At least 62 people have died and millions of homes were left underwater after floods hit north-eastern in Bangladesh. Bangladesh have asked the military to help with the extreme deluge, which officials fear could intensify with further rain forecasted for the weekend.
At least 15 people have been struck dead by lightning in Bangladesh since Friday, and four people were killed in landslides, police officials said.
The flooding in Bangladesh, described by a government expert as potentially the country's worst since 2004, was exacerbated by the runoff from heavy rain across Indian mountains.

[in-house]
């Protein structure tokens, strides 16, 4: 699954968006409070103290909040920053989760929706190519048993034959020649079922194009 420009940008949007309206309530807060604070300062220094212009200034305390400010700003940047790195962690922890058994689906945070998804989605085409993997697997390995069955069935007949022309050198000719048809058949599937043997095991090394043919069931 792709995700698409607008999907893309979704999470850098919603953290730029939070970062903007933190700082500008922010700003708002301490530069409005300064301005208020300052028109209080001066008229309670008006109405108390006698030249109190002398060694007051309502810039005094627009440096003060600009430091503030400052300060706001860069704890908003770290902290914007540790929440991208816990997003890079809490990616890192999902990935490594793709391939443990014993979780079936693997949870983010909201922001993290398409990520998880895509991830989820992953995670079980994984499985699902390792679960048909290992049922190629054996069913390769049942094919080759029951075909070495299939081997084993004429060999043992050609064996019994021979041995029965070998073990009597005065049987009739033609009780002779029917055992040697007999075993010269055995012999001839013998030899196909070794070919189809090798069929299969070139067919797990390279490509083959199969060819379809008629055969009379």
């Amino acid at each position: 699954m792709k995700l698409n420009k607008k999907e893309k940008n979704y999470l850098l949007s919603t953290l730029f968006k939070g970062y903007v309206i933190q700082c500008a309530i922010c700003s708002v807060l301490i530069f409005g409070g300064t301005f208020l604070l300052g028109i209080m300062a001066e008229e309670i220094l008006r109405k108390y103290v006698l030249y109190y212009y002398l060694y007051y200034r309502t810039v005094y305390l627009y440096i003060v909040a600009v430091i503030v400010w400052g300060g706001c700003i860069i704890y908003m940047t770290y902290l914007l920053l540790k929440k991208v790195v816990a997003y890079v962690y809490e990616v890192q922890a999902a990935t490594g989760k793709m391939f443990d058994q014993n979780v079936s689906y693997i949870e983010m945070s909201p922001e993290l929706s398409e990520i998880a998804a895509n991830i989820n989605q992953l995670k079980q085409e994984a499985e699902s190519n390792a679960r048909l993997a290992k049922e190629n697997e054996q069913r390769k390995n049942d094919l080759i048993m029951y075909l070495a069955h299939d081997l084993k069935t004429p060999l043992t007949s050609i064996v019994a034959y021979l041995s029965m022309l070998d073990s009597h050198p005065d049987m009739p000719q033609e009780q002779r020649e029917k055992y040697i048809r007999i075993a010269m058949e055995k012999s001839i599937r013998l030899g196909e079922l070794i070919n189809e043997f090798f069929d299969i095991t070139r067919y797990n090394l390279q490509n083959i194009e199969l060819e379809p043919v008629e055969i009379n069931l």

The Brahmaputra river, one of Asia's largest, breached its mud embankments, inundating 3,000 villages and croplands in 28 of Assam's 33 districts. "
Water and sanitation facilities will be destroyed, washed away," WaterAid's acting country director Hossain I Adib, said of "some of the worst flooding in decades".
Clean water will be contaminated as toilets and latrines overflow, ramping up the risk for disease outbreaks, he said, as he called for improved access to clean water.
According to the United Nation's climate science group the IPCC, about 17% of people in Bangladesh would need to be relocated over the next decade or so if global warming continues at the current rate because of rising sea levels. So they need food and drinking water.
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